I’ve been thinking about a dog I had when I was a teenager. We called her Sooty because of her smoky coloring. She was a little dingo, a cow dog with no tail. I’ve never had a dog who was smarter or who had more try. I loved that dog more than any other I’ve had. (Sorry, Riley.)
This little upstart had more cow in her than a cow. She could read your thoughts from a hundred yards away. She knew exactly where you wanted cattle to go, just by a nod or a wag of the hand. We hardly had to train her to do anything. I remember lightly touching the side of the pickup truck and bang! she was in the bed of the truck, ready to go. Nobody had to teach her to do it. She just knew what you meant.
And she was so happy to see you when you came out the door. She always put me in a better mood because she was such a genuine dog.
Then came a fateful day. It was in the fall of 1974. I was working in a pasture on the ranch, pushing slash piles (old tree branches) together to burn, with a Caterpillar D6C tractor. All of a sudden, the tractor hesitated long enough for Sooty to jump into the cab with me! She had been just waiting for the chance to bound up and say hi. Well, it scared me. I was afraid she would get hurt, so I yelled at her and told her to get off the tractor and get way. She was liable to get killed doing what she did.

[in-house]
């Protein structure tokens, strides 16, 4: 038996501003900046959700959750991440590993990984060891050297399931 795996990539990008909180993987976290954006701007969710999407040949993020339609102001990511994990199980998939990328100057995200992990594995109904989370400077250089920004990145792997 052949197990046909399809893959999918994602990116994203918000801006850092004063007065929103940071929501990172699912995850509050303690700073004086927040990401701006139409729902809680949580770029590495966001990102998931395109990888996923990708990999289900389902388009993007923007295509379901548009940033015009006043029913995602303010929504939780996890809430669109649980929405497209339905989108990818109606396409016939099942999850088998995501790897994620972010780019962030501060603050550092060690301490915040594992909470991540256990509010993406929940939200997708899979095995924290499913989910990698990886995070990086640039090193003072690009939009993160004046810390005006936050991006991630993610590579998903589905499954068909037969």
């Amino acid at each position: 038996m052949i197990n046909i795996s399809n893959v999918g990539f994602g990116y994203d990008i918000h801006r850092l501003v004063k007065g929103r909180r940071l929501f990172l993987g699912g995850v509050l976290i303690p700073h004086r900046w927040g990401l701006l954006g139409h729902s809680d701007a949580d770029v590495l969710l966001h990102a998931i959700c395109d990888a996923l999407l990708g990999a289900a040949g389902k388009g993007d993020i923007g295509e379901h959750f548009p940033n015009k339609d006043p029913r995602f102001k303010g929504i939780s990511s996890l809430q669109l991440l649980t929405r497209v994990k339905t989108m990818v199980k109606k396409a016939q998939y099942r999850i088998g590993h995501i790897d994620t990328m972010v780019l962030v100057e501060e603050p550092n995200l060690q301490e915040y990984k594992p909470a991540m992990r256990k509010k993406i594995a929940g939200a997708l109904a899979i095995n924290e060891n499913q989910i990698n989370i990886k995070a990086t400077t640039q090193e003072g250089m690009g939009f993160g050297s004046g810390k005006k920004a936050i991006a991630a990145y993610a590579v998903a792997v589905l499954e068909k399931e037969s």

That was the last time I ever saw her. After that incident on the D6, she disappeared. She never came back. I thought I might have run over her accidentally, so that evening I searched and searched the pasture, the slash piles, my tread marks. Nothing. My once in a lifetime dog had vanished into thin air.
That was 34 years ago, and I’ve never been able to shake it. She was sensitive and I sent the wrong message. I was upset with her (I think that was the first time I had ever really yelled at her) because I was afraid she might get hurt. She took it hard, and was gone.
Be kind to those you love. Make sure they know what you really mean, that when you get upset sometimes it’s only because you really care. If you don’t, they might disappear, and decades later, you’ll still ache to have them back.